As the Sheldon Silver corruption trial continues to reveal damning evidence against one of New York State’s most influential political king makers, it has now surfaced that the former speaker of the New York State Assembly has made millions through two corrupt schemes. These allegations were put forth to the jury hearing the case on Monday by a federal prosecutor. Andrew D. Goldstein told jurors that Silver should be sent to jail on all seven counts of corruption against him during his closing arguments.
Hurling a litany of nefarious accusations against Silver during the three-week corruption trial that has dominated the headlines, Goldstein told jurors, “What you heard during this trial is what Sheldon Silver secretly has been doing for years: Cheating, lying and getting away with it. His services were corrupted by his greed and lies, by bribery, kickbacks and extortion.”
The government evidence against Silver, 71, included the “quid pro quo” policy that translates into Silver pulling important and powerful strings in return for hefty payments of cash. A case in point was when Goldstein told jurors of the many political favors that Silver did for people he barely knew; all in the hopes of receiving a sizable dividend. He recounted the myriad details of Silver providing $500,000 in taxpayer underwritten grants to a one Dr. Robert Taub.
Goldstein made it clear to jurors that Silver barely knew him as was evidenced by the fact that he did not even have Taub’s cell phone number. In order to reciprocate for the “favors” that Silver was doing for him, Taub referred asbestos victims seeking to file suit to Silver’s personal injury firm, known as Weitz & Luxenberg.
During the trial, the managing attorney for Weitz & Luxenberg, Gary Klein, testified that Catharine O’Leary, who passed away in 2006, was the first of the 25 to 50 mesothelioma patients that Taub testified that he sent to Silver.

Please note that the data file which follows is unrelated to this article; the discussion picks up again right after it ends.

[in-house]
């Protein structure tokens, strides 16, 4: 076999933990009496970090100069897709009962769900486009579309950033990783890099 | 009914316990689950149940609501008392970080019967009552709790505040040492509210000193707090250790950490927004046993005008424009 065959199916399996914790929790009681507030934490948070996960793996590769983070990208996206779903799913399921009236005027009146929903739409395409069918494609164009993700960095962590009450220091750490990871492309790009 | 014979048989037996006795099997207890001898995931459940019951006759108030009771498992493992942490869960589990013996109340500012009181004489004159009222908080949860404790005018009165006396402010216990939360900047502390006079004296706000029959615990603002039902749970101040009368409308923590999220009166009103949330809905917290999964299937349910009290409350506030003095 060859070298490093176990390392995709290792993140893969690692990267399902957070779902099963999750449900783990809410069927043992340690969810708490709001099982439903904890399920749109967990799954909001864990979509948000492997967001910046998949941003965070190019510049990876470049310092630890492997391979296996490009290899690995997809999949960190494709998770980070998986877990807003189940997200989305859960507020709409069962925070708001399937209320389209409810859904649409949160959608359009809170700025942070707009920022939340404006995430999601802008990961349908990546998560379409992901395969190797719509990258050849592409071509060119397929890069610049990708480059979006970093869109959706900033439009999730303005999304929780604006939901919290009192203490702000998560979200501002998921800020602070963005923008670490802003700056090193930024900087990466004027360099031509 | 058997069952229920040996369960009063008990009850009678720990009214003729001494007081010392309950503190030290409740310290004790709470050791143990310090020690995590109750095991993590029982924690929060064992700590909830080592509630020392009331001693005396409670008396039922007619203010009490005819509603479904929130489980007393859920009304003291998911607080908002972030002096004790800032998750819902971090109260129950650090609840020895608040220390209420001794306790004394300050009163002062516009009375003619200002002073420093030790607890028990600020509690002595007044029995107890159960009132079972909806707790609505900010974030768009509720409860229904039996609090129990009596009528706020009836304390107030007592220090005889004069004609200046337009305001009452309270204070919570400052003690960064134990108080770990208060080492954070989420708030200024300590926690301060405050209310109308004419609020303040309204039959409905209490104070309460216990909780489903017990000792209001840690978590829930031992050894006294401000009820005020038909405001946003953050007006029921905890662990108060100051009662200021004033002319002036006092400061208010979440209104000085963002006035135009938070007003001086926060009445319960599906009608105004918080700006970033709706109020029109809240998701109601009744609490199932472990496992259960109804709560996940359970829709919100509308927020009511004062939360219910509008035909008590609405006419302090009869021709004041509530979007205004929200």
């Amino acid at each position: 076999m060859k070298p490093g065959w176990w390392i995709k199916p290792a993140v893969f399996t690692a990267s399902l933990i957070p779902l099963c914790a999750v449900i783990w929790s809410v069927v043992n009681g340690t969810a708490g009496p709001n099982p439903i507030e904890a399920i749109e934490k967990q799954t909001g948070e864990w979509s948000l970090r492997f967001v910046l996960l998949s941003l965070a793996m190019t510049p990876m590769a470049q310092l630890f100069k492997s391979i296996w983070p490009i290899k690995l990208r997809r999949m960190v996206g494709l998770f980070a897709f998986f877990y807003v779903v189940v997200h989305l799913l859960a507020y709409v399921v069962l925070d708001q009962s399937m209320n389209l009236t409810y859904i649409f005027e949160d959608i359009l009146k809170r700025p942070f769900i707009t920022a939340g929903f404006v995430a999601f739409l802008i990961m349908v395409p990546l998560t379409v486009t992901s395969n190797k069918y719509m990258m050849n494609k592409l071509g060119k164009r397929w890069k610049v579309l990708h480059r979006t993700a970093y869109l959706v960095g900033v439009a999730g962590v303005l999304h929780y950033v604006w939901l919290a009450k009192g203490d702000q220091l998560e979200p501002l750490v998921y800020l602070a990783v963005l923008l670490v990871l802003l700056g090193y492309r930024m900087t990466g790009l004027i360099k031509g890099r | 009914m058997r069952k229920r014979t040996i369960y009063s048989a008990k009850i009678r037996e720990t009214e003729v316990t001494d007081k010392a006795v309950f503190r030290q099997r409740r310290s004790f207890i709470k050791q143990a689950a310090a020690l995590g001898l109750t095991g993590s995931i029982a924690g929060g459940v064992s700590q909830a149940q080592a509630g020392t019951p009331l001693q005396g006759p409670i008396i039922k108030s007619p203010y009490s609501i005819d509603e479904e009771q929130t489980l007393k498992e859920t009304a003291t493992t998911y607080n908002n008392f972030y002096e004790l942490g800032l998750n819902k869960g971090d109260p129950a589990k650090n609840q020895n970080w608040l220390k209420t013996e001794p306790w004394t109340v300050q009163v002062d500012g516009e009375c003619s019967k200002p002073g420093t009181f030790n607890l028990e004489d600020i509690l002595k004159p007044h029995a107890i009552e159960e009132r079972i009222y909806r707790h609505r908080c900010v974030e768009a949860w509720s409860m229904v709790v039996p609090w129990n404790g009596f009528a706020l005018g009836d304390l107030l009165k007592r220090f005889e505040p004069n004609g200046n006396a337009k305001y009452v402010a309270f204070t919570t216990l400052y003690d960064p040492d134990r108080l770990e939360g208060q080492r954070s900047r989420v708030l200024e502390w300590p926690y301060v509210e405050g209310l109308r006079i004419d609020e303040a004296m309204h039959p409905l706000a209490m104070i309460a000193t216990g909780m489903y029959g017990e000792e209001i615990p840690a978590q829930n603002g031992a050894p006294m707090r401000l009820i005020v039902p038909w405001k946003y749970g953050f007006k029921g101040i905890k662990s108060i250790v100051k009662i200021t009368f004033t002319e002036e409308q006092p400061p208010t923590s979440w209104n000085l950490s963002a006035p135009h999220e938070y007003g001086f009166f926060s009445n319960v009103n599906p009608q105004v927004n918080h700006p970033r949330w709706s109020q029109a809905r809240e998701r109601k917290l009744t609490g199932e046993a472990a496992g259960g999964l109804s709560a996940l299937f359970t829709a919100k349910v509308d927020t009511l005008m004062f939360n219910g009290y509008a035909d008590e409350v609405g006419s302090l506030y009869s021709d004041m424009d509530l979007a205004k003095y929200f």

Klein testified that Silver received nearly $3.4 million in exchange for referring asbestos cases to Weitz & Luxenberg. Klein also said that Silver collected an additional $804,000 by referring negligence cases.
Former Assistant Attorney General Richard Rodgers testified during the trial as well, explaining to jurors about the reforms that the then-Attorney General Andrew Cuomo instituted in 2007.
Also on Monday, prosecutors revealed great insight into the state finances controlled by Silver through the testimony of a relatively unknown staff member on the Assembly Ways and Means Committee who holds the title deputy budget director for budget studies. Victor E. Franco elaborated on the budgetary process during his second day of testimony, which drove home the point for prosecutors that Silver controlled it all, especially the Health Department grants, with little over sight.
In terms of laying out the specifics of the quid pro quo deal for the jury, Goldstein said, “The defendant got one hell of a quid from the asbestos scheme. The defendant gave Dr. Taub all kinds of quo.”
In the third week of the trial, a developer took the stand, and Glenwood Management lobbyist Richard Runes testified. Both claim that they and their companies had no knowledge initially of the sideways schemes that Silver was concocting, and by the time they discovered the truth, it was too late.